Rocky Barker writes how the Blue Ribbon Coalition (an off-road vehicle lobby) doesn’t like the new Smokey the Bear ad that says ATVs can start wildfires. This is true. Such fires happen all the time.

So do dirt bikes and full-sized vehicles that travel over dry grass. I started one once with my truck is days when the catalytic converters got really hot. Fortunately, it only burned an acre and one conifer.

Smokey’s new ad makes ATV users angry. By Rocky Barker. Idaho Statesman.

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About The Author

Ralph Maughan

Dr. Ralph Maughan is professor emeritus of political science at Idaho State University with specialties in natural resource politics, public opinion, interest groups, political parties, voting and elections. Aside from academic publications, he is author or co-author of three hiking/backpacking guides, and he is President of the Western Watersheds Project.

40 Responses to Smokey's new ad makes ATV users angry

  1. avatar john weis says:

    Anybody who has watched the Sopranos knows that hot exhaust pipes can cause fires. Duh….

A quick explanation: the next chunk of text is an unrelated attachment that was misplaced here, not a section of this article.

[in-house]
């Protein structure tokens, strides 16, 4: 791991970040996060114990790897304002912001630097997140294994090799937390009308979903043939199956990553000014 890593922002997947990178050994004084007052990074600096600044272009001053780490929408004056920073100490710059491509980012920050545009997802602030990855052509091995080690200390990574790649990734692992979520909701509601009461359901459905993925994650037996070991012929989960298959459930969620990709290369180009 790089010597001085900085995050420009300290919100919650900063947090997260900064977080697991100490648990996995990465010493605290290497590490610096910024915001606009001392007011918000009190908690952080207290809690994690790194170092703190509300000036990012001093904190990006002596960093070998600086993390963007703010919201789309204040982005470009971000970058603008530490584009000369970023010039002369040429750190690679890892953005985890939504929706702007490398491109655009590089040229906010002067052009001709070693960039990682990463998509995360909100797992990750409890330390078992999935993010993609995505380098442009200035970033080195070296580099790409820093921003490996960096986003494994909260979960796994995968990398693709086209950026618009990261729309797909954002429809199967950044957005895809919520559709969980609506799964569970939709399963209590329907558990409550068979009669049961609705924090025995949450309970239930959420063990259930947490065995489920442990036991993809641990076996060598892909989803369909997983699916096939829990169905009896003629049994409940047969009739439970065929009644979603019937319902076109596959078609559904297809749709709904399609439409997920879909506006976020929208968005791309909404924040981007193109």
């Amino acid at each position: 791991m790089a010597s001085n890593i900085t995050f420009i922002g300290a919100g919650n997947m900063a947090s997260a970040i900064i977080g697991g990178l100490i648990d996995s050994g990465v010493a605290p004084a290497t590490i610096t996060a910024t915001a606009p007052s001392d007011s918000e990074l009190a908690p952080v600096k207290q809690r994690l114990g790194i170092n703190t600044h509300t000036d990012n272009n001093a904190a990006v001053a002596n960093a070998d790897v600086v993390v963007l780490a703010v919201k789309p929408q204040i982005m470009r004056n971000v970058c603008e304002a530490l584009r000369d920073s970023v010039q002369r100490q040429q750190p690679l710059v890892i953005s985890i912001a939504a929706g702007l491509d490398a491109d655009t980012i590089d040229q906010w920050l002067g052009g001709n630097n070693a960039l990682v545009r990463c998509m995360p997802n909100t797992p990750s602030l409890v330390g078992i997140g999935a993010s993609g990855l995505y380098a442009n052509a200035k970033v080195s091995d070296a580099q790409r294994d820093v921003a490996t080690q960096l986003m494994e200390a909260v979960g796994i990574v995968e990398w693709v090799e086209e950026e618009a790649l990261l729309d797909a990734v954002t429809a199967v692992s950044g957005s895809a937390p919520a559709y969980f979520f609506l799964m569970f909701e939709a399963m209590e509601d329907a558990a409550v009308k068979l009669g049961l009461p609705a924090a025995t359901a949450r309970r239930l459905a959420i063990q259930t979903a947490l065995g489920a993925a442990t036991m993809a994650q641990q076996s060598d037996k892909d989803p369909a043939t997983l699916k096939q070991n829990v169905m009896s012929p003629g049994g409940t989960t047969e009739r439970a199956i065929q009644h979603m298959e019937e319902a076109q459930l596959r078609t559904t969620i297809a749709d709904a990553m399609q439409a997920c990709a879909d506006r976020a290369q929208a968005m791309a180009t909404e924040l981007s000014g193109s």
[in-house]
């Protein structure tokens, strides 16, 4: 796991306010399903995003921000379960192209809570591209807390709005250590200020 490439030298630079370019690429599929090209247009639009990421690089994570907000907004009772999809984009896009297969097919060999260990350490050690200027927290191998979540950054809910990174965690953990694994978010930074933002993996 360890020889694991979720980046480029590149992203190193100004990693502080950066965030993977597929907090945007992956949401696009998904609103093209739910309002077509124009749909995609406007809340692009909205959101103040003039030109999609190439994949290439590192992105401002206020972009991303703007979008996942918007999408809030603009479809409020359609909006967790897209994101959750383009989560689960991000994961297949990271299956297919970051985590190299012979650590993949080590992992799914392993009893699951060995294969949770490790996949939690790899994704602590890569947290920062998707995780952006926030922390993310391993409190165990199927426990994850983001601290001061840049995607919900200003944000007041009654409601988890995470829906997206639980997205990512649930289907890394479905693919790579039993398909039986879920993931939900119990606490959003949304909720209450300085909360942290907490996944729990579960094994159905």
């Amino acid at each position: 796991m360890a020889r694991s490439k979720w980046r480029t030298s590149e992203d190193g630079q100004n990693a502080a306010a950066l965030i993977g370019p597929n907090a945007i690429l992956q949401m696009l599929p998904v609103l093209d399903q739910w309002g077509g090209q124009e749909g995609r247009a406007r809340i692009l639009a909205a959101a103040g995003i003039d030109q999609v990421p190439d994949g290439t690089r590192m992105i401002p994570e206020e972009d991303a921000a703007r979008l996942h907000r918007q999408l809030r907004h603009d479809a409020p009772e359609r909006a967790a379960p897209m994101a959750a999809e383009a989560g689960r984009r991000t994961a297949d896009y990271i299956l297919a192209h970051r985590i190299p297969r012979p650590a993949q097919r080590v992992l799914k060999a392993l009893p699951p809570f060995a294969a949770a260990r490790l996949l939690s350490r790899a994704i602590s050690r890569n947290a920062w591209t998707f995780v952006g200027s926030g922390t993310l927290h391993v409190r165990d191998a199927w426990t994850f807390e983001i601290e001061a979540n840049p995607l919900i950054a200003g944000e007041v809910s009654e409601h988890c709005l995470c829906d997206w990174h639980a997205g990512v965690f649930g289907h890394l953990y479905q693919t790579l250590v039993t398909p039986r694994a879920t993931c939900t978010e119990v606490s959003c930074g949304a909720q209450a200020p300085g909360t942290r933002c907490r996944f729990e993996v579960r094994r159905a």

2. avatar Rick Hammel says:

    All off-road motorcycles and ATV sold for non-racing purposes are required to have “US Forest Service Approved” spark arresters. As the vehicles come off the showroom floor, they are presumed to work as designed; to arrest any sparks emitted from the tailpipe of the vehicle.

    These devices come at a cost to performance. By taking them off, there is a noticable gain in performance. Also the owner needs to do maintenance on the units not tampered with. The silencer and the spark arrester need to be checked every 1000 miles or so. But how many owners do it? Not many is my guess.

    Blue Ribbon coalition would be doing a great public service to get their members to start doing routine maintenance on the vehicles rather than complaining about ads that are targeted at a fixable problem.

    Rick